• [0093]
    Polyimide areas 324 a to 324 c are formed on the flexure tongue 312. The slider (not shown) is mounted thereon and bonded to the flexure tongue 312 using an adhesive. A platform 314 is formed on the trailing edge side of the flexure tongue 312, providing an area functioning as a supporting structure for wiring structures 318 a, 318 b and an area for bonding. The path length of the sub arms 306 a, 306 b is set to about 1.8 times as long as the path length of the main arms 304 a, 304 b, and the distance between a DCP 305 and the fixing point 302 b is set to be about 2.6 times as long as the distance between the fixing point 302 a and the DCP 305.
  • [0094]
    The flexure 300 according to the embodiment exhibits a peel stiffness of 100.79 N/m, a pitch stiffness of 0.666 μm/deg., and a roll stiffness of 0.744 μNm/deg. As compared with the flexure 6 used in the conventional structure explained with reference to FIG. 2, the flexure 300 has a lower pitch stiffness down to 43% and a lower roll stiffness down to 54%, though having a higher peel stiffness up to 142%.
  • [0095]
    The flexure 300 successfully creates an effective stiffness, with the metal layer thereof being provided with a characteristic shape of the same nature as that of the flexure 100 and the flexure 200. The distance between the DCP 305 and the fixing point 302 a on the leading end side is made shorter than the distance between the DCP 305 and the fixing point 302 b on the supporting end side. A loop spring structure made up of the main arms 304 a, 304 b and the sub arms 306 a, 306 b thus independently gives the flexure tongue 312 stiffness.
  • [0096]
    These arrangements result in the following. Specifically, even with a flexure applied to a magnetic disk device rotating in the backward direction, in which the flexure tongue is supported at a point near the fixing point 302 a, values are appropriately selected for parameters of the path length of the main arms and the shape and width of the path, as affecting the loop spring structure formed by the main arms so as to maintain the peel stiffness and reduce the pitch stiffness and the roll stiffness, thereby achieving good characteristics.
  • [0097]
    The specific embodiments of the present invention supporting the flexure tongue using two spring structures, i.e., the dominant loop spring structure and the auxiliary loop spring structure, have been described in detail with reference to the respective examples shown in FIGS. 8, 10, and 11. According to these embodiments of the present invention, the loop spring structure including the main arms gives the flexure tongue stiffness dominantly from the leading end side. This arrangement allows values of different parameters governing the stiffness to be defined separately from each other. Parameters governing the peel stiffness are mainly the distance between the DCP and the fixing point on the leading end side. In contrast, parameters governing the pitch stiffness and the roll stiffness are mainly the thickness of the metal layer, the width and material of the band-shaped portion, the path length of the arms, and the like.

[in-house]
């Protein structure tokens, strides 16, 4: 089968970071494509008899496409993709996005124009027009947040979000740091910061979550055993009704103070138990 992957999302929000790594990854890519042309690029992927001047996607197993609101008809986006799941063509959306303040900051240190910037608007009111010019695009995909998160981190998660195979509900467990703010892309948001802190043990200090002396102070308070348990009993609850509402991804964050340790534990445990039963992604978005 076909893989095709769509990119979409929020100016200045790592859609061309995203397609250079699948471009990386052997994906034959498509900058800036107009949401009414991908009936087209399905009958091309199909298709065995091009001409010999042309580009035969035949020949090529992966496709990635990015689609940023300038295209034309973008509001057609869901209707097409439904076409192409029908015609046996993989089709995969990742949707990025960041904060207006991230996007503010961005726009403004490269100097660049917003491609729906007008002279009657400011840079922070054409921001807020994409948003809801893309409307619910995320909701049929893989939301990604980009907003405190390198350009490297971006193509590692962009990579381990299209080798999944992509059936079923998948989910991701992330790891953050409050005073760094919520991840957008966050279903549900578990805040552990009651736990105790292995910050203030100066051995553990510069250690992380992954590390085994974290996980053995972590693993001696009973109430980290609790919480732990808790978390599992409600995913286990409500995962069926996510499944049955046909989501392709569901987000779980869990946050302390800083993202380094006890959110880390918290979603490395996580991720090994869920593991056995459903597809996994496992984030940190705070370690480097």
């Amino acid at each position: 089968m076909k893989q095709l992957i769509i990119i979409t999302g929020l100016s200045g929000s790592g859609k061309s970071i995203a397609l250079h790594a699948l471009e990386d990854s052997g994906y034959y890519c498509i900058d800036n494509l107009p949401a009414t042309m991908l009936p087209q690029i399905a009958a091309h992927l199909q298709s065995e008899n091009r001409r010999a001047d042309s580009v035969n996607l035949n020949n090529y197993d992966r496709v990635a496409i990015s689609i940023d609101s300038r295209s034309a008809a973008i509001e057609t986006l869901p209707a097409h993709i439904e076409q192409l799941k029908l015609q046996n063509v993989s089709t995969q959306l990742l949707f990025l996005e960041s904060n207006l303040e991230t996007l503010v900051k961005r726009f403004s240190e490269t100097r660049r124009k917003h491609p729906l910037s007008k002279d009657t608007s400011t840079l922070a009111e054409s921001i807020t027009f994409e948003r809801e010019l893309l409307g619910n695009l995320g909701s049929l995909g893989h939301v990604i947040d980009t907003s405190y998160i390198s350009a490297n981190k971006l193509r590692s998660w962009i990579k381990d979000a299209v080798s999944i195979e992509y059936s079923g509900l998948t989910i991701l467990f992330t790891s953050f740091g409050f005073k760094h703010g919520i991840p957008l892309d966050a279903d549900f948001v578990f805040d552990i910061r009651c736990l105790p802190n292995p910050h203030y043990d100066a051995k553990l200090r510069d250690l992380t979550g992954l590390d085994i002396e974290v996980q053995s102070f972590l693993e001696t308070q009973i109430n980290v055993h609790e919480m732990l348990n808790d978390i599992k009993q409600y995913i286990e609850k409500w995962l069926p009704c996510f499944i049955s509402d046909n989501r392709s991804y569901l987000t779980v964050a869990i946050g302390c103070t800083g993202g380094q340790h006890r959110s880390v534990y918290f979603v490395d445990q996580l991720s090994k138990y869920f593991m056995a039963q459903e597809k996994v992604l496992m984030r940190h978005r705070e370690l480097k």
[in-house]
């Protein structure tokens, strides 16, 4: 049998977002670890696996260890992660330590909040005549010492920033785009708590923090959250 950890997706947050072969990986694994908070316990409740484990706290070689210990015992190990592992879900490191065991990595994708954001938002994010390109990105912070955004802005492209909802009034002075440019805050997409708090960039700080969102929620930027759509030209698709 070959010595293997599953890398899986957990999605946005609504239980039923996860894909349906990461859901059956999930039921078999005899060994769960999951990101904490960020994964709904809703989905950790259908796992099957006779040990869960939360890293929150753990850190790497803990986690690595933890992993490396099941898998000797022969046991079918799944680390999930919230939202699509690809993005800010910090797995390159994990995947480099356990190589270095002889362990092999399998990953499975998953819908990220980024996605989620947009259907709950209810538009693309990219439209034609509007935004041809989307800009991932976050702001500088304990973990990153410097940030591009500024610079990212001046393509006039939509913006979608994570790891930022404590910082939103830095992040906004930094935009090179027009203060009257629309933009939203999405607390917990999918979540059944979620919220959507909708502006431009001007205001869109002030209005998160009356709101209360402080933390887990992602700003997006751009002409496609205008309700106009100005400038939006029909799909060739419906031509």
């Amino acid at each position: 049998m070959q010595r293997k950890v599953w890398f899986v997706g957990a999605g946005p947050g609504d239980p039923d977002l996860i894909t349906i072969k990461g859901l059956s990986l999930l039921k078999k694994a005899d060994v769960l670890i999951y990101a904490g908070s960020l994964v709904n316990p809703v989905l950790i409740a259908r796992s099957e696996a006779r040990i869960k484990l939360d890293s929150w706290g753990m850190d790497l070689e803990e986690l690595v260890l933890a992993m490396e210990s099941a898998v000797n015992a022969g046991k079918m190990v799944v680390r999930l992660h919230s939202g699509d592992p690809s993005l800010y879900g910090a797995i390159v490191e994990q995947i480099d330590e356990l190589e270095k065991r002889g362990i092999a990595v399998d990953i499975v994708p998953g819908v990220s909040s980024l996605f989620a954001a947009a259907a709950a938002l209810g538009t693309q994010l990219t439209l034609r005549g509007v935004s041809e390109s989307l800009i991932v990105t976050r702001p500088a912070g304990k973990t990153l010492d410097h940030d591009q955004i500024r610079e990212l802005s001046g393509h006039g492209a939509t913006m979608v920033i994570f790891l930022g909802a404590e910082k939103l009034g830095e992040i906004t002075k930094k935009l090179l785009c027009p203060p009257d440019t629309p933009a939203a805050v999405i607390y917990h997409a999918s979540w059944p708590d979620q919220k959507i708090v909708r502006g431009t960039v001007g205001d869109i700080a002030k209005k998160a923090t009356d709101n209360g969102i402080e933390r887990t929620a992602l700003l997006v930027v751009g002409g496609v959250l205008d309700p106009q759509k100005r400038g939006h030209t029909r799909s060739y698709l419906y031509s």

• [0098]
    According to the embodiments, since the material and the thickness are fixed as described in the foregoing, parameters such as the path length, path width, the shape of the path, and the like can be adjusted. Under a given material and a given thickness, the path length of the sub arms is made longer than the path length of the main arms, preferably about 1.2 times or more as long, and more preferably about 1.5 times or more as long.
  • [0099]
    Further, the distance from the DCP to the fixing point on the supporting end side is made longer than the distance from the fixing point on the leading end side to the DCP, preferably about 1.5 times or more as long, and more preferably about 1.8 times or more as long. The upper limit of the distance may be established in accordance with an overall dimension of the suspension assembly, manufacturing conditions, and the like.
  • [0100]
    Calculation, using the finite element method, of a ratio of stiffness given by each of the dominant loop spring structures to that given by each of the auxiliary loop spring structures for the flexures 100, 200, and 300 exemplified as the embodiments shows that the ratio is substantially about 70% to 30% for the flexure 100, the ratio is substantially about 60% to 40% for the flexure 200, and the ratio is substantially about 90% to 10% for the flexure 300.
  • [0101]
    As regards the preferable range of the rate of stiffness in the present invention, of the stiffness given by the two loop spring structures to the flexure tongue, a ratio (a dominant ratio) of the stiffness of the auxiliary loop spring structure to the entire stiffness is preferably set to 40% or less, more preferably to 30% or less, and even more preferably to 10% or less. As a representative characteristic for evaluating the dominant ratio of the stiffness, either the pitch stiffness or the roll stiffness, or both, may be selected. The dominant ratio can be obtained as follows. Stiffness is measured when both the sub arms and the main arms support the flexure tongue. Stiffness is then measured by cutting off either the loop of the main arms or the loop of the sub arms supporting the flexure tongue. The two measurements of the stiffness are then compared with each other.